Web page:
Three Essential Commitments

Margee Ensign

Photo by Carl Socolow '77

by Margee Ensign, President

As we begin the new year, full of possibilities and hope, let me take this opportunity to reflect on what I think are the three essential commitments that make Dickinson unique.

First, in an often contentious, divided and mutually intolerant nation, it seems to me that our deep and revolutionary commitment to free and unfettered speech is more important than ever before.

Our revolutionary founder, Benjamin Rush, hoped that his college would become a place where leaders for a new democracy would be forged. That meant then, as it means now, that citizens would be educated in those values essential to making any democracy work: a tolerance for other people’s views, an absolute commitment to freedom—especially for those we dislike or with whom we disagree—and a willingness to try to work together.

Freedom is always challenging: Differences of strongly held opinion are often irritating, difficult to understand, even enraging. In a democracy, we understand this and we find ways to live with it without resorting to violence or tyranny. In a world and in a country where there are those who would restrict freedom in the name of their own righteousness, and even on college campuses which ought to be paragons of open-mindedness, Dickinson’s unwavering commitment to free speech continues to be revolutionary more than 200 years after our founding.

Second, as Dickinson continues to welcome people of many different backgrounds, cultures, beliefs and worldviews, our commitment to the development of intercultural skills looms ever more important. Our country has a greater variety of people than ever before in its history. This is a good thing. Difference, properly understood, can be enormously stimulating, a spur to creativity, to new and better ideas, a way to broaden our minds.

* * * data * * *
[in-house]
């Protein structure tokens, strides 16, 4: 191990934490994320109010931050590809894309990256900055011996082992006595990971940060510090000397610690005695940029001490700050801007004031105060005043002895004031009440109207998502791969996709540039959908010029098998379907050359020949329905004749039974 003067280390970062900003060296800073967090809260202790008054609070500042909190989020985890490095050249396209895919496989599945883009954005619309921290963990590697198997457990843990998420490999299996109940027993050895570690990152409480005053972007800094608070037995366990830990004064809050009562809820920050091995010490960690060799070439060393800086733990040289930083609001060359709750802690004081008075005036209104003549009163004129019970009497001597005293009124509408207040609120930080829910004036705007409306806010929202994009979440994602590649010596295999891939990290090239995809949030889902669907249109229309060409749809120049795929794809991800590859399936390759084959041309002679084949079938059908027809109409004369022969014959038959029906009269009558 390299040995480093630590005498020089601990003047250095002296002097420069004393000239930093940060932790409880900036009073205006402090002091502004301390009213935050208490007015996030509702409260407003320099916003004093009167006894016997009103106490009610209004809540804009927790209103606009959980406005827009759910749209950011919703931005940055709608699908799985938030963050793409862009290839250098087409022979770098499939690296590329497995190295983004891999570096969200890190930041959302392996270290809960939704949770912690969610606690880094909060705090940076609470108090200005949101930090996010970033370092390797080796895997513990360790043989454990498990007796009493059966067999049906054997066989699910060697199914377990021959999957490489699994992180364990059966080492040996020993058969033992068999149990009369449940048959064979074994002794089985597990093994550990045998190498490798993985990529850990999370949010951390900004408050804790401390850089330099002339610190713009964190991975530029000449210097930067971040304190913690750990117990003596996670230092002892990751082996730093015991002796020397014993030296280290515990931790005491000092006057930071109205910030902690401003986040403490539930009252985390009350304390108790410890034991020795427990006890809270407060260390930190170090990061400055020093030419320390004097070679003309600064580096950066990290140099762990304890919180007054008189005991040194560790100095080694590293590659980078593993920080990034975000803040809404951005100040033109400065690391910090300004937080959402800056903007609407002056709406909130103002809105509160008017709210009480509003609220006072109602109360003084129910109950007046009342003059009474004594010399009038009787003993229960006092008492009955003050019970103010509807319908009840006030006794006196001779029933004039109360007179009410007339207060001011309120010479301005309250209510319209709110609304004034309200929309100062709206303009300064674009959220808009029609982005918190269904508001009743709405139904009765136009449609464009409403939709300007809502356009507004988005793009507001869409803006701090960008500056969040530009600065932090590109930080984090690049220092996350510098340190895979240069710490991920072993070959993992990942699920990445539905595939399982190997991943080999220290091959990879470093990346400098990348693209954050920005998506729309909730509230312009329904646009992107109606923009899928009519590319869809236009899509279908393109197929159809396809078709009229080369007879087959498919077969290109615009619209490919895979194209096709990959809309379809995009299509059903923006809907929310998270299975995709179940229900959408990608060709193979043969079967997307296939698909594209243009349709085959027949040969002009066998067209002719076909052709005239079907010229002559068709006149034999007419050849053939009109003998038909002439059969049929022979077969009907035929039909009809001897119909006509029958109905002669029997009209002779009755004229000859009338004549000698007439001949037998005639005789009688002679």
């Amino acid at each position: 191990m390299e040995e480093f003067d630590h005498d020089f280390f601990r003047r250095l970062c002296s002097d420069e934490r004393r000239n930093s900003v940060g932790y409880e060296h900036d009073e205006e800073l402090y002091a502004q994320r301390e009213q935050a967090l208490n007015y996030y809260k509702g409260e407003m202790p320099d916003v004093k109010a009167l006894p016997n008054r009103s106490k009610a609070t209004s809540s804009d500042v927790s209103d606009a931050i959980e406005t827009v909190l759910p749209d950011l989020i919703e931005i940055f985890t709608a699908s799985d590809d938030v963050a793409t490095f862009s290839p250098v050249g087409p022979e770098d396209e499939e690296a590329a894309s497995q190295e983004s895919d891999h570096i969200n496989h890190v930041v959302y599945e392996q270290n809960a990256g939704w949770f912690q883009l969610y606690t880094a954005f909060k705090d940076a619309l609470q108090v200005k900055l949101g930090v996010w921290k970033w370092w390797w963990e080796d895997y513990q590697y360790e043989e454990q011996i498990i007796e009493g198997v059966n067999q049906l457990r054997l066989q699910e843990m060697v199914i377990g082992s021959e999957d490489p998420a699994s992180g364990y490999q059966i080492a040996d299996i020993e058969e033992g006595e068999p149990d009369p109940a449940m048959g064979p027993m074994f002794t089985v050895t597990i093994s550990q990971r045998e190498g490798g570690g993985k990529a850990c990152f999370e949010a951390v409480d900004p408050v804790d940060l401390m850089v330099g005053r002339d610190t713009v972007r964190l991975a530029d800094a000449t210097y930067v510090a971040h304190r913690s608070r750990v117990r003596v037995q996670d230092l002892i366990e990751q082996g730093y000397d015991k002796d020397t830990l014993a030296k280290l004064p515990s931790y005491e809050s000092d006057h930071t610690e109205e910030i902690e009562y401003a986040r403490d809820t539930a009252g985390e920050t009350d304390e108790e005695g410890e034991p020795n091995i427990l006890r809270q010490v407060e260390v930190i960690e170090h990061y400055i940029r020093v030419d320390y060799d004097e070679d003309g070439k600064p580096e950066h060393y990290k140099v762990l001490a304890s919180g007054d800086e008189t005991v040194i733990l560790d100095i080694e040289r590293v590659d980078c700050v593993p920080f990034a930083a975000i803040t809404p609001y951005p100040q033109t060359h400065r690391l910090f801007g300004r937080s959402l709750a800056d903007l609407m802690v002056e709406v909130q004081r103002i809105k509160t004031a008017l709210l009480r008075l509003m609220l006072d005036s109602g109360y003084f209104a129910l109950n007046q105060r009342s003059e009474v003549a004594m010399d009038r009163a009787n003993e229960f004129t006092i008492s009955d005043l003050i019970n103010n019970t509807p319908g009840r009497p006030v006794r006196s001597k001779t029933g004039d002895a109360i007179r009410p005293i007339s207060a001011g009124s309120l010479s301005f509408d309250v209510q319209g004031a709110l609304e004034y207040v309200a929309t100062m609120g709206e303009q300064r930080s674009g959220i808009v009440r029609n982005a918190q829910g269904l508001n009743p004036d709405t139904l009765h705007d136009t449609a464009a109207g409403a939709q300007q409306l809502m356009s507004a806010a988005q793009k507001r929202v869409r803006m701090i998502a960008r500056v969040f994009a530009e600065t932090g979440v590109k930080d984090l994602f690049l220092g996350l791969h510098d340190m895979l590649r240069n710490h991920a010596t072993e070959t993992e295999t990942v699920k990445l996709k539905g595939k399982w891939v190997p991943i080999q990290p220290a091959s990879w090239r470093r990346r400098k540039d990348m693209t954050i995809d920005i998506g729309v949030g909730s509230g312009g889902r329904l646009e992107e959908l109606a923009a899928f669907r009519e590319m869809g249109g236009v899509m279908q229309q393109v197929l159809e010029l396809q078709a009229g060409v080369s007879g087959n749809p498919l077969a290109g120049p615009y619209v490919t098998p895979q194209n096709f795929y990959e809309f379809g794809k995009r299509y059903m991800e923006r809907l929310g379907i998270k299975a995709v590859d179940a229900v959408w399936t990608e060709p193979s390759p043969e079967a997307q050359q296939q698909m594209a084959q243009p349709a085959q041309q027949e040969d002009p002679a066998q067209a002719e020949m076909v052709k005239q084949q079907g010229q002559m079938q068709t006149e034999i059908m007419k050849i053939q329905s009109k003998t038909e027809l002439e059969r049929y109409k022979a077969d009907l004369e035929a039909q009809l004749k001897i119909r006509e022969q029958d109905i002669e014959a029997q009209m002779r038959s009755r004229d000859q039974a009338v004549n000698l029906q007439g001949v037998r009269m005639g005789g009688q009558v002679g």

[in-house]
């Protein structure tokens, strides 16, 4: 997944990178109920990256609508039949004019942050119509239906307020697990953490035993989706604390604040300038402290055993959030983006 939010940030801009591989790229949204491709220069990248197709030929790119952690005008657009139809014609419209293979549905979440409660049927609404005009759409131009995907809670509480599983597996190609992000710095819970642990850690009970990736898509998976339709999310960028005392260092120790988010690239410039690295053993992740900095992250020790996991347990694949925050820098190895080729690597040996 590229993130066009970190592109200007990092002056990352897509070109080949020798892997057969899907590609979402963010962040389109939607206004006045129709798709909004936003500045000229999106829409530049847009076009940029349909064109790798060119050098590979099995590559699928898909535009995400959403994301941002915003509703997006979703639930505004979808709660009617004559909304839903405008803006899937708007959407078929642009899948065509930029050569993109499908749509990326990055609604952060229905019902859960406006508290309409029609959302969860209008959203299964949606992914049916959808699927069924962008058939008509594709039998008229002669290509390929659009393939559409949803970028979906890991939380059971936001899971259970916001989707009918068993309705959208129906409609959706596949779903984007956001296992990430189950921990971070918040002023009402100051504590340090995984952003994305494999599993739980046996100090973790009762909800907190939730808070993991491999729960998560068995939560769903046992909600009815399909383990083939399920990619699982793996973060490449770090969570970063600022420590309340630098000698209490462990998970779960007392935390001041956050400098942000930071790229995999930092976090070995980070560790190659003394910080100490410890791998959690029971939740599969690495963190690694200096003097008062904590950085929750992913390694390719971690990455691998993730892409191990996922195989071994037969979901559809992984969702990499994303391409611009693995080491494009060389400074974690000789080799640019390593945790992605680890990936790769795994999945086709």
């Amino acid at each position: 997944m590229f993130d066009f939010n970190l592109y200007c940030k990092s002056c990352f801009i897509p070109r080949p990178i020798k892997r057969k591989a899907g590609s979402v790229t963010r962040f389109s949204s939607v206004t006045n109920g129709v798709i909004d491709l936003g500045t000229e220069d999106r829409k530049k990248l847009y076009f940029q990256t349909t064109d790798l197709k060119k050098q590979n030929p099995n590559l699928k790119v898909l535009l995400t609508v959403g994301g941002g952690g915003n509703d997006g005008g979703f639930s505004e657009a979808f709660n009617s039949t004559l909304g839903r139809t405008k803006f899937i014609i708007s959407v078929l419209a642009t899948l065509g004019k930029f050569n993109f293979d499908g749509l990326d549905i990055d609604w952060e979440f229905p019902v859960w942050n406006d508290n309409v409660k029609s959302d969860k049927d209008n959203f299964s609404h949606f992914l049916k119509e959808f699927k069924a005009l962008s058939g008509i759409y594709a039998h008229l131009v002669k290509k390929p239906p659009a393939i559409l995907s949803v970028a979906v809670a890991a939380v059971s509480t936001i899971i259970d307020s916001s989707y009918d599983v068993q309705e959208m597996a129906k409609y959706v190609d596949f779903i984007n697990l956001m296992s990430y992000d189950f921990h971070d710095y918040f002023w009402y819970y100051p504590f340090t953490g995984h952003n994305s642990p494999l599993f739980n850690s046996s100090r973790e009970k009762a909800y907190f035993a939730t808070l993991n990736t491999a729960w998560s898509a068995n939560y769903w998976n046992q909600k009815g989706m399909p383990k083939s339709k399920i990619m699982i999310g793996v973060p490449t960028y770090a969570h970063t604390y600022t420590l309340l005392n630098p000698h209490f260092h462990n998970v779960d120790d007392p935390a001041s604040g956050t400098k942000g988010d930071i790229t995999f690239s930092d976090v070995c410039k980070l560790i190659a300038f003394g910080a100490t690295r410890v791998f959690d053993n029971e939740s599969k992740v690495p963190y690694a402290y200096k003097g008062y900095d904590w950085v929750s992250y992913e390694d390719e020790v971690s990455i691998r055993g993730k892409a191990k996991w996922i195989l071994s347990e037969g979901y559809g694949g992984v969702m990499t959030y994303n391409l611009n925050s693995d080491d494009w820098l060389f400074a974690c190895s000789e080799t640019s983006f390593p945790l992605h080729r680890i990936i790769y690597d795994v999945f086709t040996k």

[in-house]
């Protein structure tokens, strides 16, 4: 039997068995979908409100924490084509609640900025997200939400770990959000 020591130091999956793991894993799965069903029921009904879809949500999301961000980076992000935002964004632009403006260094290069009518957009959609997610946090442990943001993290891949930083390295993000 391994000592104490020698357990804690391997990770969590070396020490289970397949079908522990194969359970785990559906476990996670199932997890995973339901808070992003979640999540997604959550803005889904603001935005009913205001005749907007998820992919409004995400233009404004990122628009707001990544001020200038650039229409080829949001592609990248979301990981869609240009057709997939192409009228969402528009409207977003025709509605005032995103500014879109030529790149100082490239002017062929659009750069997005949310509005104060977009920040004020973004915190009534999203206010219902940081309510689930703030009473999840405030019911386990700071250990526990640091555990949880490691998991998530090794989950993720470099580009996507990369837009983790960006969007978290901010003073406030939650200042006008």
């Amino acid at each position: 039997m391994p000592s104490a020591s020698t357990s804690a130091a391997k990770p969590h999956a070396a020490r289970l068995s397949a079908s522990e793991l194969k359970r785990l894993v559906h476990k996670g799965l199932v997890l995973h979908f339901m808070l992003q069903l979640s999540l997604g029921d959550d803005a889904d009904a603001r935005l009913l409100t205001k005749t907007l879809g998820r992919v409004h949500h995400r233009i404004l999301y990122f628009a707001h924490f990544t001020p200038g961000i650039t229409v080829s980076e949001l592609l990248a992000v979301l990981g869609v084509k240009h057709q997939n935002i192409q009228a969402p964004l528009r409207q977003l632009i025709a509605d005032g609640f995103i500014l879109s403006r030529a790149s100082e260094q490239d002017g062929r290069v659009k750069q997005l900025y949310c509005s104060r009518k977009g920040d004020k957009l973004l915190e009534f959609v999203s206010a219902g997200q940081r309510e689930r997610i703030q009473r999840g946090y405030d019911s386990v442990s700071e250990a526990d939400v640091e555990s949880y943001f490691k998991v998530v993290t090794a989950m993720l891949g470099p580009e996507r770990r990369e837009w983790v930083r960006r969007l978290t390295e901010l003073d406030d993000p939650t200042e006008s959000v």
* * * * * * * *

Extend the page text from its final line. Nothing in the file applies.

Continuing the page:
But difference is also challenging. Even with the best will in the world, intercultural contact is plagued by misunderstanding, miscommunication, conflict and mutual incomprehension. However, there are skills that all of us can learn in order to minimize these difficulties and facilitate better understanding and communication. In the months and years ahead, Dickinson will lead the way in making intercultural competence a central feature of our lives together, a model for the nation.

Third, we shall continue our focus on education for the common good, a Dickinson hallmark. Having spent some time traveling the country to meet with Dickinson alumni, I now have a much clearer notion of what that means in practice.

Our goal at this college is to help students to discover and to foster their talents and abilities so that each may achieve a rich, rewarding and fulfilling life. Such lives take many different shapes. But at the same time, we recognize that we all live among others, and that the common good is everybody’s business. We all have a stake in contributing to a society that makes opportunity available to everyone without discrimination, one that protects freedom for everyone, one that seeks a prosperous, just, peaceful and sustainable world. At Dickinson, we give students the opportunity to know the world’s peoples, to understand how the world works, and to learn the intellectual and practical skills that will help them make their own unique contributions.

We shall—inevitably—disagree with one another about how best to achieve the common good. But with an abiding faith in our democratic heritage and its fundamental principles, and with the skill to better communicate and work across cultural divides of all sorts, I am convinced that Dickinson students and alumni will continue to forge a better world.

Read more from the winter 2018 issue of Dickinson Magazine.



Published January 23, 2018